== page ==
Western Daily Press , 04 July 2006

The great wind farm debate looks set to enter a new phase as a council prepares to launch a project that could mean dozens more turbines springing up across the landscape. In a bid to meet Government demands for authorities to produce more renewable energy, Somerset County Council is putting the finishing touches to a Wind Energy Initiative.

Being discussed by its executive next month, it would see the authority joining forces with an as yet unnamed wind energy firm to site turbines on council land throughout the county.

A list of potential sites is already being drawn up and, once plans are submitted, the county council will write to the appropriate district planners in support of the application.

The authority would not reveal how many turbines it hoped to erect under the initiative, but based on previously stated targets for wind power generation it is likely to be at least two dozen.

As well as helping to fulfil it's own renewables quota, the council hopes that the pro-wind policy will blaze a trail and encourage others to follow suit.

This policy will be warmly applauded by many in the green lobby who think wind is the most viable way of halting the march of global warming.

But there are others, even some within the green movement, who remain unconvinced by wind farm technology and believe the turbines, which can be more than 330ft tall, are ruining the countryside.

Almost every wind farm application has been greeted with opposition from some local residents and produced a hugely protracted and costly planning battle.

Despite this troubled climate, a spokesman for Somerset County Council said it was proud to be pushing for wind power.

"Just because the climate is not right in terms of difficult decisions still needing to be made on other sites, that is not an excuse for us to stand on our heels," he said.

"We need to take a lead and are hoping to do that sooner rather than later. It's always a challenge, people don't want to rely on nuclear energy and want sustainable sources.

BUT we have a community leadership role and if that means sometimes taking difficult decisions then we have to do it.

"We are not alone, every authority in the UK will have to do it. We realise there will always be objectors and supporters, it's about finding the right locations with the least impact."

In May the county's first wind turbine was given the go ahead near Chewton Mendip, but only after a three-year battle and a planning inquiry which overturned the unanimous objection of Mendip District Council.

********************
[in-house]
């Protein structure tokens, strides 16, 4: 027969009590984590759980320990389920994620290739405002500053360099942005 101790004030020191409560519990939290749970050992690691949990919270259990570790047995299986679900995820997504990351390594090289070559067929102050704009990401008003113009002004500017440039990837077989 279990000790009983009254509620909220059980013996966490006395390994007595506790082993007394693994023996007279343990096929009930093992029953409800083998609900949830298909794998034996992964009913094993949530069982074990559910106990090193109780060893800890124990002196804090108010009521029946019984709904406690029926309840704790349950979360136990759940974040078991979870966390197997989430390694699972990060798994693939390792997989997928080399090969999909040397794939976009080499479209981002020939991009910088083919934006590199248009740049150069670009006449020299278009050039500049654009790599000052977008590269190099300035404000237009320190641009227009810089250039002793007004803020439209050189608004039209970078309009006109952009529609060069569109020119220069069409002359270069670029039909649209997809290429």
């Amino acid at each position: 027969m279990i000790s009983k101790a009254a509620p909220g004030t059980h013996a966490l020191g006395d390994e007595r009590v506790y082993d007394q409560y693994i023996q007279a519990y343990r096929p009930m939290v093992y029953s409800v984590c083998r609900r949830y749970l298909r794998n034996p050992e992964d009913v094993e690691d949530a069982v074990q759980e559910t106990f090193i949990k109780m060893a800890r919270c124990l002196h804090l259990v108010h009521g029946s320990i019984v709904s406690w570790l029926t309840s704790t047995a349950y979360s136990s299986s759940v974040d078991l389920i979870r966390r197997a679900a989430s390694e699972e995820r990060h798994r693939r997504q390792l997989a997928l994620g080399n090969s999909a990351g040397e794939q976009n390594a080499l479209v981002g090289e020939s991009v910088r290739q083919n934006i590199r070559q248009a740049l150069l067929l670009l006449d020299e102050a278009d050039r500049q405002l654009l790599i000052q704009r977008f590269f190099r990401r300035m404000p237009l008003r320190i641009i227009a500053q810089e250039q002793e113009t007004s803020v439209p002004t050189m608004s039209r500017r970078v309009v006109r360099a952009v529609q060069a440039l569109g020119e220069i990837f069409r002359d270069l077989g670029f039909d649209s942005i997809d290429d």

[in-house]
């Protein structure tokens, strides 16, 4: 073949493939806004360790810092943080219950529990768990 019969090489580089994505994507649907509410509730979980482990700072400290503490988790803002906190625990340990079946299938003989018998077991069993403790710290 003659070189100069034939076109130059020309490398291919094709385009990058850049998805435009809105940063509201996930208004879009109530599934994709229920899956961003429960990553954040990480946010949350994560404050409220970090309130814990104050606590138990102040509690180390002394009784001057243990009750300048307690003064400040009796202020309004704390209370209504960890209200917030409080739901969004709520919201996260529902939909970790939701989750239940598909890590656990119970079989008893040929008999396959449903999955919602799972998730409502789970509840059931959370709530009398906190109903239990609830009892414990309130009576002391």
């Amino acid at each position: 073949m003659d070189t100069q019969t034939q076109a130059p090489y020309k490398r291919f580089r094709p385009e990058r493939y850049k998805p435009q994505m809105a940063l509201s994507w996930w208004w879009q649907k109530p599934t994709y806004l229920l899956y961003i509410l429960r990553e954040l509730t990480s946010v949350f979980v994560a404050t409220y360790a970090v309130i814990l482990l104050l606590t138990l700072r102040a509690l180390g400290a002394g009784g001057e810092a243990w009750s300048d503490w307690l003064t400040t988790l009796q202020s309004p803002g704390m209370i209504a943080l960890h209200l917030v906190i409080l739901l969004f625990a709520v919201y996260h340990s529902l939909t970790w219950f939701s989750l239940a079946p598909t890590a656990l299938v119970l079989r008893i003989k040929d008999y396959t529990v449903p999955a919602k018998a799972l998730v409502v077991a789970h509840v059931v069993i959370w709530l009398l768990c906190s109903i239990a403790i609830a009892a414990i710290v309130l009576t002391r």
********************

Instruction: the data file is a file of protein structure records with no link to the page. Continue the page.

Two major applications are under way in the county.

Your Energy, the company behind plans for a 12-turbine farm at West Hinkley, was refused permission by West Somerset District Council in the face of significant local opposition, but is appealing against the decision with an inquiry due to take place in January. Plans for a five-unit farm Brent Knoll, submitted by Gloucestershire-based Ecotricity, are currently in the hands of Sedgemoor District Council, but have already been the subject of vociferous opposition.

Last month green guru Sir David Bellamy visited the site and launched a scathing attack on the race for wind energy, labelling it stupid and accusing the wind farm lobby of being part of a money- making gravy train.

Sue Jones, part of the West Hinkley Action Group which has opposed that development, is also far from impressed by the Somerset's approach. "My view is that wind energy is not the solution," she said. "It's just too intermittent compared to say tidal energy.

"Most of the wind turbines that are proposed are slap bang in the middle of the countryside.

"This island is just too small to have thousands of turbines.

"This area has done its bit for the country's energy, we have two nuclear power stations on our doorstep and may get a third.

"The council is doing it because they it is given targets by the Government and it will probably be punished of it doesn't meet one. I think it's the Government trying to be seen to be green."

To dedicated wind farmers, however, those fighting the developments are jeopardising efforts to fight against climate change.

"There are a lot of pressure groups which feed off myths and misinformation," said a Your Energy managing director Richard Mardon.

Most opinion polls show well over three-quarters of the population in favour of wind farms. At West Hinkley we have easily that level of support. It does tend to divide communities but not to the extent that some might think, the vocal minority get heard above the silent majority."

HE praised Somerset for being bold enough to throw its weight behind the race for wind power.

"I welcome the initiative," he said. "One of the biggest problems of getting these programmes through is the planning system, anything that makes that easier has to be a good thing."

It is understood that the county council aims to produce more than 80MegaWatts of energy by renewable means by 2010. More than half of this is likely to come from wind farms as other sources, such as tidal, are still being developed.

With the Government expected to reveal the conclusions of its energy review in the coming weeks, Andrew Manning, who heads the kNOll to wind farm group opposing the Brent Knoll plans has many reservations.

He said: "There is a reasonable amount of evidence now that wind isn't the best way to meet renewable energy targets."
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